At that time my teaching position had a title: Director of Speech and Drama. I enjoyed the added “class” but would have preferred a larger paycheck. My students were beautiful. I could have lectured on the sex life of Venetian blinds and they would have responded with the same wide-eyed fascination. From then on I was a somebody. Whenever I headed for cafeteria lunch there would be a small contingent, jostling, nudging each other, trying to physically brush me as though I were something contagious and a particle of star dust might land on them. It went straight to my head and I reveled in it. My senior Thespians were ecstatic and presented the graduation, “Senior Skits” with such dramatic excellence that I knew my rumor had paid off.
Unashamedly I admit to having hinted about a talent scout being in the area. You can understand that I wanted to finish with a flair. I was very emotional the last day of school. Both the seniors and I were wandering the halls eyeing the cafeteria,
auditorium and the classrooms for the Last Time. Summer stock would only be a stepping stone to Broadway and the Big Time. I had ten days between the close of school and theater “check-in” on Cape Cod. Do you remember meeting Dorothy at the faculty party last Christmas? I coerced her into going with me and flying home from Boston. She was forty eight at the time and one of the best sports I’ve ever known. George was crazy about her. I’ll get to him in a minute. Dorothy had that happy faculty of laughing frequently and never bruising the air with empty chatter. She was a beautiful person to be with, and there was never a question of saying or doing the right thing. One of the few times I saw her frown was at a waitress giving us a snow job.
And then there was George. I believe I mentioned him during our per-nuptial discussion of past loves, but just in passing. He only played a minor lead in my life that summer but was the major reason I was on the Cape. The previous summer, just after I had separated, I landed both a waitress job in Falmouth and George. He was in the same situation as I, but perhaps his being 42 kept him a little more together. He thoroughly convinced me that I was not over-the-hill at 28 and that I was quite attractive bait for other fish, namely himself. He was the only lover I ever had until I met you.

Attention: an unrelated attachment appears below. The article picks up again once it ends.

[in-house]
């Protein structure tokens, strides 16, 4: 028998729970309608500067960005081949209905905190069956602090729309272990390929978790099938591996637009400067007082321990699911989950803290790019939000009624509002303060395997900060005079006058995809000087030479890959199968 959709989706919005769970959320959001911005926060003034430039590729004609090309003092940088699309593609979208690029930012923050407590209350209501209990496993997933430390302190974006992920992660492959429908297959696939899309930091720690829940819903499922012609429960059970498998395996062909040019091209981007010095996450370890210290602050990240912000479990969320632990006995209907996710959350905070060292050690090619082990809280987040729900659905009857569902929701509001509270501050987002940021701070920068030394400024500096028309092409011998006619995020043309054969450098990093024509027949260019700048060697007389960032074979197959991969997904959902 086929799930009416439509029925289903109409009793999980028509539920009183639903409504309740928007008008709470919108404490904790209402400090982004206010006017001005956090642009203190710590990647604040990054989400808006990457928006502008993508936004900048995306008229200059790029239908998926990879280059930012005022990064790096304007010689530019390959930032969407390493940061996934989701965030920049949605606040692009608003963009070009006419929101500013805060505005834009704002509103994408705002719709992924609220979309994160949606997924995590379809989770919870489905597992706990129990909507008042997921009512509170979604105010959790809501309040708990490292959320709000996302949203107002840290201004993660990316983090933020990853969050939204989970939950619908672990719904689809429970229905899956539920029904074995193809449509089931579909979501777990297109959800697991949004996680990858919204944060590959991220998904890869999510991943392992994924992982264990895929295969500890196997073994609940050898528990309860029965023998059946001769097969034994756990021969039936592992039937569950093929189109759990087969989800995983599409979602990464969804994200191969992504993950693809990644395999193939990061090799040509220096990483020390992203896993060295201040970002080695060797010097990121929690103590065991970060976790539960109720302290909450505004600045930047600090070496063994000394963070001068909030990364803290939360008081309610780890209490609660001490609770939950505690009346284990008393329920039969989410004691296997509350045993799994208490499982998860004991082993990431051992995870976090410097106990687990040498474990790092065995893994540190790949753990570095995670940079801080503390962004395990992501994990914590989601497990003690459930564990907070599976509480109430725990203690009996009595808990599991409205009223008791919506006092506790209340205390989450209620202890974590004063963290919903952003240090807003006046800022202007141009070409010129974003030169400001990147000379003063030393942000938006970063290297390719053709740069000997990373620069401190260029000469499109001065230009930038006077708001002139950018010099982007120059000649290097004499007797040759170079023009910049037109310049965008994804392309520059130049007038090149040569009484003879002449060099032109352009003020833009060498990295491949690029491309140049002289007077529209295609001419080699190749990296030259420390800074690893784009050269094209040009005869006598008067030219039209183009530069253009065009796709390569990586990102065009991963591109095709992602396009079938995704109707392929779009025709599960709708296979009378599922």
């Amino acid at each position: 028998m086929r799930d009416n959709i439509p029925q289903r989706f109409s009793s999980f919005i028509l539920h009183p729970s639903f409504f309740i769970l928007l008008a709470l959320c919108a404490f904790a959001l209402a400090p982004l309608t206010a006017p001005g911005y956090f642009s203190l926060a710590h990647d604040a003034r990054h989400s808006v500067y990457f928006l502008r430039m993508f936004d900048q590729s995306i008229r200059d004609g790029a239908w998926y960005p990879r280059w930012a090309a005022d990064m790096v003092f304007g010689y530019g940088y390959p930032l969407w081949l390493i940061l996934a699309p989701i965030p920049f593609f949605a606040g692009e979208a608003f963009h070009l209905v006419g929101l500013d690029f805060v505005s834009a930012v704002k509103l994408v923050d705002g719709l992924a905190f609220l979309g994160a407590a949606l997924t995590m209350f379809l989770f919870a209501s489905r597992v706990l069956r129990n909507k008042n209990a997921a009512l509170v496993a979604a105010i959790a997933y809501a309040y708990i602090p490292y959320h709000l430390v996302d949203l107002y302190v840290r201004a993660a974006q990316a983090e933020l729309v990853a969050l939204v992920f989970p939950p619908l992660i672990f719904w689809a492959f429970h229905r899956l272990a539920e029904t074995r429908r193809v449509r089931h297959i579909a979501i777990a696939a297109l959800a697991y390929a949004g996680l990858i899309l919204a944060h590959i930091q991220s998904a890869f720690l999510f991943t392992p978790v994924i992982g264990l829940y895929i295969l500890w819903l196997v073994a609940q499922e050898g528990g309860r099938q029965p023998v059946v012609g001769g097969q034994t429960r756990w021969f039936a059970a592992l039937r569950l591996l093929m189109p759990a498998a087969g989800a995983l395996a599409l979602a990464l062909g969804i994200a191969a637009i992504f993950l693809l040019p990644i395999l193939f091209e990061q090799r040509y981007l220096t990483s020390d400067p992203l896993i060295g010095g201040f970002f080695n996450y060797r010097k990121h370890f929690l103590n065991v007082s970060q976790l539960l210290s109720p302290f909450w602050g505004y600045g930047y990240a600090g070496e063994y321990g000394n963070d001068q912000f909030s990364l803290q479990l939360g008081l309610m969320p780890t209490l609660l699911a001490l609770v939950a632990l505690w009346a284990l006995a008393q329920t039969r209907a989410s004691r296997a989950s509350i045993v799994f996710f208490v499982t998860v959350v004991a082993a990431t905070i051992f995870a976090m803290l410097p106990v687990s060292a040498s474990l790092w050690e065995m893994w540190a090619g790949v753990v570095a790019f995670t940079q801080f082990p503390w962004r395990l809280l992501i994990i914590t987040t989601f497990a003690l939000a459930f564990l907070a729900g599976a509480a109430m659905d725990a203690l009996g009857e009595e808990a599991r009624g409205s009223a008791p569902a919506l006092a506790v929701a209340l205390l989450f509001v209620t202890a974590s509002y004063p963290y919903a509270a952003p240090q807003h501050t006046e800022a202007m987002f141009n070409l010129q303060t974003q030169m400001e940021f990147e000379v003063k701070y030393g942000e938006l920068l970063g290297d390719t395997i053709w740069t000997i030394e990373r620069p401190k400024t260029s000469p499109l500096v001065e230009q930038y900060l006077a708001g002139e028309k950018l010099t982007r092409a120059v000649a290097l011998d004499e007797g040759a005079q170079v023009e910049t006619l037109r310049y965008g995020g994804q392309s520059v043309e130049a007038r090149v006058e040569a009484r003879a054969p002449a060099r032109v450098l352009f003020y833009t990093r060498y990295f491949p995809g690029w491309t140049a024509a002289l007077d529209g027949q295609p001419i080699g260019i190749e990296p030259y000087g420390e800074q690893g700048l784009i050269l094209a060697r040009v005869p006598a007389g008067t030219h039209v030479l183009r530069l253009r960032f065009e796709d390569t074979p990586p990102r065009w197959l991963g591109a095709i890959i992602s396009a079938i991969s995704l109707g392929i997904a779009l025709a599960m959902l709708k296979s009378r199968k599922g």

Dorothy and I arranged our travel time so that we could lunch with George the second day. The Red Lion in Lee, Massachusetts will never be the same. Due to my eager anticipation, we arrived 45 minutes early and had just started our drinks when George arrived at the dining room door. Gabby he hollered and with arms outstretched raced across the room to hug Dorothy. Dorothy he yelled and swung me in the air, then feinting heart strain from the effort, had the maitre’d assist him to his chair. I’ve forgotten what, or even if, we ate but remember using all my tissues to wipe my running mascara. Afterward we sat in the lounge and plotted our agenda for the week. George was busy now but would meet us in Chatham the following weekend. Dorothy and I planned to spend several days in Boston and then to Provincetown, arriving in Chatham on Friday.
You’re probably beginning to wonder what the hell is the point of all this. There is one and I’ll get to it. By now your hangover should be fully dissipated so go open that ’67 Cabernet you were saving for my birthday. That’s how important this is to me.
To be continued…